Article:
So you’ve decided to take a golf lesson… congratulations! There is no more-proven path to getting better at this game than working with a trained professional.
As a PGA Master Professional with more than 30 years of experience, I’ve helped countless golfers make rapid improvement and achieve their golfing goals. Of course, that has meant different things to different students over the years.
Getting the ball airborne or beating their buddies is a big moment for many golfers; for others, the goal is to win their club championship or make it on tour. Whatever your golf goals are, lessons with a trained professional can help you get there. And trust me, it’s just as exciting for a teaching professional to watch one of their students hit their first draw as it is to watch one of them win a professional event.
I’d also be remiss if I didn’t mention the hidden reward in the golf instruction process, which attracted me to the field in the first place. If golfers put their best foot forward and take the time to identify the right teacher for them, they’ll learn things about golf and their swings that will cause them to fall even deeper in love with this great game. Maybe even more important? They almost always learn something valuable about themselves, which is usually applicable to another area of their life.
Throughout the years, however, I have noticed similar traits in the small percentage of golfers who don’t do as well as others with golf lessons. You can learn about those (mostly fixable) traits in my story, 6 signs golf lessons won’t help your game.
Before we get into my guide, which should answer most of your questions about taking golf lessons, let me remind golfers that they should always take lesson with a SPECIFIC GOAL in mind. As you work with your new coach, remember to evaluate your progress based on that goal.
Searching for a teacher
The instructor you choose should be someone you feel can help you. Ask around about teachers in your area. Don’t feel compelled to take a lesson at your club if the pro does not meet your criteria. You have to decide the “type” of teacher that’s best for you.
Is he or she a method teacher? Does he/she espouse a particular swing style, or work with a golfer’s existing motion? Do you feel more comfortable with a man or woman? How much experience does the teacher have? What kind of reputation? Has this teacher helped other golfers you know? What about technology? Is it important to you and your learning style that your teacher have all the latest technology?
Even after an exhaustive search, you may still have to try a few instructors in your area before you find one with whom you feel comfortable. Finally, NEVER sign up for a series of lessons the first time you work with a teacher. “Try it before you buy it.”
Set a realistic goal
What do you want from the lesson? Talk with your teacher and tell her or him exactly what your goals are for this lesson and beyond. Set short and long-term goals for yourself, and ask the teacher if he or she feels your goals are realistic. If you’re a 15-handicap expecting to play in the U.S. Open next year, the teacher should be the first to inform you that your goals are unrealistic. If you were a 10 handicapper six months ago and you’ve shot up to a 16, you’d have every right to expect that you can get your handicap back. How long it might take is a matter of how much time you have to practice what you’ve learned.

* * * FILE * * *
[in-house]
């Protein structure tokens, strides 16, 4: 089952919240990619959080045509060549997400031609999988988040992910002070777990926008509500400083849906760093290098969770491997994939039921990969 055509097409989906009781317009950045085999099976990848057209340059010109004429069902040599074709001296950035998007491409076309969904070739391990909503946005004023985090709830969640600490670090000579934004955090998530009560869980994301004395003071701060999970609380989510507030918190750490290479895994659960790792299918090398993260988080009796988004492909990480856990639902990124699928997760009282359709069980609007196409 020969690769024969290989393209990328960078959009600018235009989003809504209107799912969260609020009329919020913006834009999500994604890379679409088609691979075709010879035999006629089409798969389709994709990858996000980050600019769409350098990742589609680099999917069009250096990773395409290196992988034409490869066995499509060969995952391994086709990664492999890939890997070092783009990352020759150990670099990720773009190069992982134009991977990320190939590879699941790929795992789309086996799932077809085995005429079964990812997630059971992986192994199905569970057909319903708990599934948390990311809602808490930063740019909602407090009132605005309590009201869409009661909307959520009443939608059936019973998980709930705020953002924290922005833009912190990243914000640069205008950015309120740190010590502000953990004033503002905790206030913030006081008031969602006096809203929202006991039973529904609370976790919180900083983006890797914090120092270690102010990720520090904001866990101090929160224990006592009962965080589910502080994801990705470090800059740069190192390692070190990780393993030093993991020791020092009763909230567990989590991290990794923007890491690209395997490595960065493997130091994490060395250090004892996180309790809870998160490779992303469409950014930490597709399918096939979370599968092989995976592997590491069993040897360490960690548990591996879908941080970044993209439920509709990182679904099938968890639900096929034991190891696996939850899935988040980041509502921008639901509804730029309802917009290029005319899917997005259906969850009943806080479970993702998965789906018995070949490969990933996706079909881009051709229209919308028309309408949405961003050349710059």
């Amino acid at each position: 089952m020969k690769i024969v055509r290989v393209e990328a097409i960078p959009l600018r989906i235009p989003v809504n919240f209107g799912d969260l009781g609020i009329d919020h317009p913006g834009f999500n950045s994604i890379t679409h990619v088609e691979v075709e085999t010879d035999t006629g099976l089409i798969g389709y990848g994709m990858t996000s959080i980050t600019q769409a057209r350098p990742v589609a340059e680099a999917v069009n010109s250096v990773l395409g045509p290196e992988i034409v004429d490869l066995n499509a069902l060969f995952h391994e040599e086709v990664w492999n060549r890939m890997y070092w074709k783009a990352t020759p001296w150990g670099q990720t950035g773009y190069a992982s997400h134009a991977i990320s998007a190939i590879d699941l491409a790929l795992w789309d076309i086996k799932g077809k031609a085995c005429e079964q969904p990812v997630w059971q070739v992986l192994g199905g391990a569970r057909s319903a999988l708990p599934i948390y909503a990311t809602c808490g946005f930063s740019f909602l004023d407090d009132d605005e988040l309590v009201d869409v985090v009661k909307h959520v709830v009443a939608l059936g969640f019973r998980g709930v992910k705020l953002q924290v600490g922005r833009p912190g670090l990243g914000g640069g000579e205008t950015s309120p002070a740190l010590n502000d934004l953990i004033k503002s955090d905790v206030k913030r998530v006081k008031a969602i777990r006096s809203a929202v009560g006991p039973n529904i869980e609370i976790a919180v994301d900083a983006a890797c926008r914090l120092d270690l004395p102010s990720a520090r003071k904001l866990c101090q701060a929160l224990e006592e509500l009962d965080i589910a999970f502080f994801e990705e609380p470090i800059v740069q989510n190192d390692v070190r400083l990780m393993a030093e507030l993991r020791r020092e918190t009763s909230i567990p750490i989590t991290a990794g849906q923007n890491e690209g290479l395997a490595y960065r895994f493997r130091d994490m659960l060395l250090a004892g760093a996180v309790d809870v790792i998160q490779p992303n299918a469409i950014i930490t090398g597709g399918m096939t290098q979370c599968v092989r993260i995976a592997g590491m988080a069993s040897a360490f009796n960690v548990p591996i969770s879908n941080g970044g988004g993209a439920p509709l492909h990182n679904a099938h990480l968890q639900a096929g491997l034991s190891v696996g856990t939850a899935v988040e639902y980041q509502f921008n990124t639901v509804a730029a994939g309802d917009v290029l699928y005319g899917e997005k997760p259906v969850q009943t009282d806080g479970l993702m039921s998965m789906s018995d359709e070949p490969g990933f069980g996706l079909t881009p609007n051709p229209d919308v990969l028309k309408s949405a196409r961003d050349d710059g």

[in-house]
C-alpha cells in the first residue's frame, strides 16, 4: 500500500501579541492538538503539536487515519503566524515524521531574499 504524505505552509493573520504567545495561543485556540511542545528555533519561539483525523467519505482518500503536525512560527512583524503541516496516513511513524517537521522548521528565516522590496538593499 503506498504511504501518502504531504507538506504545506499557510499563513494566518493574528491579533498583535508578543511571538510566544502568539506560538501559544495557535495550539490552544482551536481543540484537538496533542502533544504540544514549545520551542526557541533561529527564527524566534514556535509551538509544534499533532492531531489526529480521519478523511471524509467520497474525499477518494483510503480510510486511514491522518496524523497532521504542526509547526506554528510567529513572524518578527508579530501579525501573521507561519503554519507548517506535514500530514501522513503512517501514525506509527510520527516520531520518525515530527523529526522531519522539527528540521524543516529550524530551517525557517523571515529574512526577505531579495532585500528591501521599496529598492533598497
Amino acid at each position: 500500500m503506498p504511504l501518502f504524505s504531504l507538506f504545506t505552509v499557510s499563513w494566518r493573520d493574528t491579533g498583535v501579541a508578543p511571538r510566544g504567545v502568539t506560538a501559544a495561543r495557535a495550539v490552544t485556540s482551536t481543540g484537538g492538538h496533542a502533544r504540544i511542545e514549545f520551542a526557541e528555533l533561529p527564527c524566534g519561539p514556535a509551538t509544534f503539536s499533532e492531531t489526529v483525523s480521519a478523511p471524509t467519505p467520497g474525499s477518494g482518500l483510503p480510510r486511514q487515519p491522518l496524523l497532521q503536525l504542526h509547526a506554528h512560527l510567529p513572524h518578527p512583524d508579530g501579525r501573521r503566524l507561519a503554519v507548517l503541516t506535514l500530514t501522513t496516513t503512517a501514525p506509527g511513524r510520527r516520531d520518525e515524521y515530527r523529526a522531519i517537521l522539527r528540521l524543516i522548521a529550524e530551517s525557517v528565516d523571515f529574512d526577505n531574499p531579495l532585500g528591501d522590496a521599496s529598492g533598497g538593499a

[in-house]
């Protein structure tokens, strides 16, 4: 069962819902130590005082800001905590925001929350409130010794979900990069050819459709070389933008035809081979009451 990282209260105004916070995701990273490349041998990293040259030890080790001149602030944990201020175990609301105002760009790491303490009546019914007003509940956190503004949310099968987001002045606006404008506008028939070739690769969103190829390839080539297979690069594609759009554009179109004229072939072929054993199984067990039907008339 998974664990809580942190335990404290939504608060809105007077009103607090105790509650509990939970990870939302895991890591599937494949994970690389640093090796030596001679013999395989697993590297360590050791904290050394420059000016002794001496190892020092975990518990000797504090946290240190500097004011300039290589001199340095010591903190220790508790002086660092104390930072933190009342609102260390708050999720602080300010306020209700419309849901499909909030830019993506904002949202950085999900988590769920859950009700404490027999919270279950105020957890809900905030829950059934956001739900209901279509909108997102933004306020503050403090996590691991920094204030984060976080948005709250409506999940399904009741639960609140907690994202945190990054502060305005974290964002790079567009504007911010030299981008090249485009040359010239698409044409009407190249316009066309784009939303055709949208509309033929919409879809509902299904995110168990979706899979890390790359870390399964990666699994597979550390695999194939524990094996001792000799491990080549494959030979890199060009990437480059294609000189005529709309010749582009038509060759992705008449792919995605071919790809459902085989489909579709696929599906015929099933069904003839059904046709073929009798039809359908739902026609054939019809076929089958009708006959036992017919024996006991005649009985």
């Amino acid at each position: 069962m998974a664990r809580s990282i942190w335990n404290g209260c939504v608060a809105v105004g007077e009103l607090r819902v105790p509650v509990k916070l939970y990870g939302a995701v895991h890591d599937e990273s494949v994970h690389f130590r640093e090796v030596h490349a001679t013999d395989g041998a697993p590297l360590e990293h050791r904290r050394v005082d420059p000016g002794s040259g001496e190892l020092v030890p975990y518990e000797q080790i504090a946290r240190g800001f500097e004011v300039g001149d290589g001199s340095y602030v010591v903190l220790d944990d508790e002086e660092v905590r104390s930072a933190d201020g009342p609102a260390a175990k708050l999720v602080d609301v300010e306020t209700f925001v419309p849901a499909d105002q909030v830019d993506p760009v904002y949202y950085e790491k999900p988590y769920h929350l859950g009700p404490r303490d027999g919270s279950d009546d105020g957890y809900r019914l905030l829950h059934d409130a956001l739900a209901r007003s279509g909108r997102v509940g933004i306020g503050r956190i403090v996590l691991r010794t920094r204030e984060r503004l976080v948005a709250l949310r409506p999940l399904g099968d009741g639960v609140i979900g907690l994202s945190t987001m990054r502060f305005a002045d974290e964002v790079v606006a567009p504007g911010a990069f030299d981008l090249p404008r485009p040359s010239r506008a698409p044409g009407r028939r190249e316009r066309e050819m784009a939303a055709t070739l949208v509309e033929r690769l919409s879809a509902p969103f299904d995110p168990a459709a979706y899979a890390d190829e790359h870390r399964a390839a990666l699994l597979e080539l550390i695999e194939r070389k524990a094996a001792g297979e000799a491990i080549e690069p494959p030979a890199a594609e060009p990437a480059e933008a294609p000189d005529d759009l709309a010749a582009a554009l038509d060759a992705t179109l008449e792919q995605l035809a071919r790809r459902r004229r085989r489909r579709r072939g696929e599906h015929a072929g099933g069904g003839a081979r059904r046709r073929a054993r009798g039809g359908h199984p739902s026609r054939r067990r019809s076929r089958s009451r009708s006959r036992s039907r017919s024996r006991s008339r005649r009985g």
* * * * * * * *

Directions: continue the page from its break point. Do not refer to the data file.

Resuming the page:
Decide what kind of lesson you’re after
Read my article on the two types of lessons. It is important that you know what you’re after when you begin the process of improving your game. You may be thinking about breaking your whole swing down and starting over. Or you may want to stay with the swing you have and tweak it a bit. That is a conversation you and the perspective teacher should have right at the outset.
My advice: Depending on how long you’ve been playing and how often you play, breaking down your whole swing and starting over is usually not productive.
Seek help with the weaker areas of your game
If you hit 12-13 fairways a round but miss most greens, it should be obvious what you need to work on. From experience, however, I can tell you that’s not always the case. I have my students keep track of their rounds, and the patterns that emerge are very revealing. Weaknesses are not as obvious as one might think. But it is imperative that you seek help with the areas of the game at which you are less adept.
When to take a lesson?
As I mentioned in my article, 6 signs that golf lessons won’t help your game, there are times to take a lesson and times when golfers should stay away from the lesson tee. But in general, if the problem you’re having is not URGENT, wait until your big match or the member-guest is over. Or even more immediately, always consider taking a lesson AFTER a round, not before it. You also need to consider time of year in your decision to take a lesson. Going into your golf season is a better time than near the end of it.
I also do NOT recommend taking lessons outside in inclement weather, such as when it’s really cold or raining. You don’t need to add external distractions to your internal ones.
Where to take a lesson?
Simple answer: In as private of a setting as possible, and NEVER at a crowded range. Again, external distractions are not conducive to optimal learning. Golfers should also arrive early to their lessons, if possible, so they can hit a few balls to warm up.